Fall 2013 - 63875 - PA397 - Introduction to Empirical Methods for Policy Analysis
|Instructor(s):|| Hagquist, Ronald F.
|Day & Time:||T 6:00 pm -9:00 pm|
|Waitlist Information:||For LBJ Students: UT Waitlist Information|
|Final Exam Information:||December 11, 2013 - 9:00am - 12:00pm SRH 3.216/219|
This course helps students develop an understanding of how basic quantitative tools are used in policy analysis. The major concepts discussed include modeling, optimization, sensitivity analysis, statistical inference, estimation, and prediction. These concepts are covered in the context of applications such as constrained decisionmaking based on calculus and on linear programming; policy choices with probabilistic information; evaluating and updating information with Bayesian techniques; estimating the impact of policy factors using regression models; and practical methods for forecasting. As the first course in the quantitative sequence, the emphasis is on broad exposure of techniques and appreciation of their contributions as well as their limitations in policymaking. Students must have fulfilled prerequisites in college-level algebra, calculus, and statistics before enrolling in this course. It is usually taken during the fall semester of the first year.
Decisions are generally about selecting among alternatives, allocating limited funds, or determining strategies to minimize costs. Data, particularly when voluminous as in data bases, are necessary but often not sufficient for making such decisions. Some sort of structured process must be used to “make sense” of the information, both to assure that the best decision is made and to provide transparency for the stakeholders bearing the consequences of that decision. In what is likely to be a long epoch of austerity in terms of public-sector funding, these two issues have become enormously important.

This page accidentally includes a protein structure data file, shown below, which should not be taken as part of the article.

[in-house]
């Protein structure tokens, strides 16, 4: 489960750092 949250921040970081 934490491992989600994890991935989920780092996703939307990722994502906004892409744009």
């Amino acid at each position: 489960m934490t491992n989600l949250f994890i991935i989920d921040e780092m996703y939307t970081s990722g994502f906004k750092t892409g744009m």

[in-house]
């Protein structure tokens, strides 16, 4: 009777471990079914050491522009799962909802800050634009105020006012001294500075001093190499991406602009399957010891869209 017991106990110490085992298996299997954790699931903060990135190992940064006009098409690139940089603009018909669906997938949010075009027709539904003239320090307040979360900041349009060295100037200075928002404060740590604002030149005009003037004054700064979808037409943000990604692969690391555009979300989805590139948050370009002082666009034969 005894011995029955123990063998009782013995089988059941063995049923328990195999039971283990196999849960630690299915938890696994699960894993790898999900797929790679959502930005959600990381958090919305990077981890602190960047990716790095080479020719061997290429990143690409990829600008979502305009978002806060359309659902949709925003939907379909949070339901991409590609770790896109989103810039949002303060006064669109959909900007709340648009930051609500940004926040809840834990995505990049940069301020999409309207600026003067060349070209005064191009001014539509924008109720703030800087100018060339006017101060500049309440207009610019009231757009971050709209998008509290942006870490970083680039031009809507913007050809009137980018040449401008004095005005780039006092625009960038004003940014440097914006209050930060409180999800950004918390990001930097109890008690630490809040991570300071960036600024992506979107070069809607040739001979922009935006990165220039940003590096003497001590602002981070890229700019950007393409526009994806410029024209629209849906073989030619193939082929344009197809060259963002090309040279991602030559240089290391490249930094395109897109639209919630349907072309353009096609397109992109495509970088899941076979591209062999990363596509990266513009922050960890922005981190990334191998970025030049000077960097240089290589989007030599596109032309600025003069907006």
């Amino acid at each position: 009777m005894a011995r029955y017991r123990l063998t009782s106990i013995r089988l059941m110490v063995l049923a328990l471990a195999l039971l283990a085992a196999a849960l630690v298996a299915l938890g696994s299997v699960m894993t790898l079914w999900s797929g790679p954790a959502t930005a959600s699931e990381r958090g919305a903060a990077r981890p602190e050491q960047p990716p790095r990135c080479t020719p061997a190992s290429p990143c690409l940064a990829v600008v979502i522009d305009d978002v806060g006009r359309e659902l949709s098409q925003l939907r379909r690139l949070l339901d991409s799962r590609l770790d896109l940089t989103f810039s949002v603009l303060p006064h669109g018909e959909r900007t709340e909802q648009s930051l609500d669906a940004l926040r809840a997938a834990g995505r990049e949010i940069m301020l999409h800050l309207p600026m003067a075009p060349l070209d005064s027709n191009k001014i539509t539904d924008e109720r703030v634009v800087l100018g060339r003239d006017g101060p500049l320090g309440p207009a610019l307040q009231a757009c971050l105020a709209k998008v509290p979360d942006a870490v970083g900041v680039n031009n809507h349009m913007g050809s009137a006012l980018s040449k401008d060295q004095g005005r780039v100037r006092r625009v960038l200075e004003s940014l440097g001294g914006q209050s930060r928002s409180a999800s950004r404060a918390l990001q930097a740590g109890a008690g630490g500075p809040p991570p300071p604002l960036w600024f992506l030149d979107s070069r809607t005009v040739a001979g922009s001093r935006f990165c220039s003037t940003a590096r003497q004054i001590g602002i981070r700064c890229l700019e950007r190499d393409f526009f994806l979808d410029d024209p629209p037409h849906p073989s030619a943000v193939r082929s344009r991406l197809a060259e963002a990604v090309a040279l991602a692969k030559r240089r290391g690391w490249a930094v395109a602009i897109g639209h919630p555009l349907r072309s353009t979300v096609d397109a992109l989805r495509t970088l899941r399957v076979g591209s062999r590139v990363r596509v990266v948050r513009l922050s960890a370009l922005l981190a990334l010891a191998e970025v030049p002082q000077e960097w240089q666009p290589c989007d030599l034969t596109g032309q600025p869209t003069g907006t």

Fortunately, over the last half-century, the field of management science has been devoted to developing such structured decision-making processes. The primary organization of which is the Institute for Operations Research and the Management Sciences (INFORMS), which succinctly defines their discipline as “the science of better.” The recent product survey by its trade publication, OR/MS Today, shows 35 decision-support applications on the market which use one or more MS techniques (as opposed to many “decision support” applications which are simple data bases with graphics). This course is designed to provide the capacity to recognize decision problems in the public sector which are amenable to established analytics, operations research, or management science methods.
This section of 397C will be taught by Ronald F. Hagquist.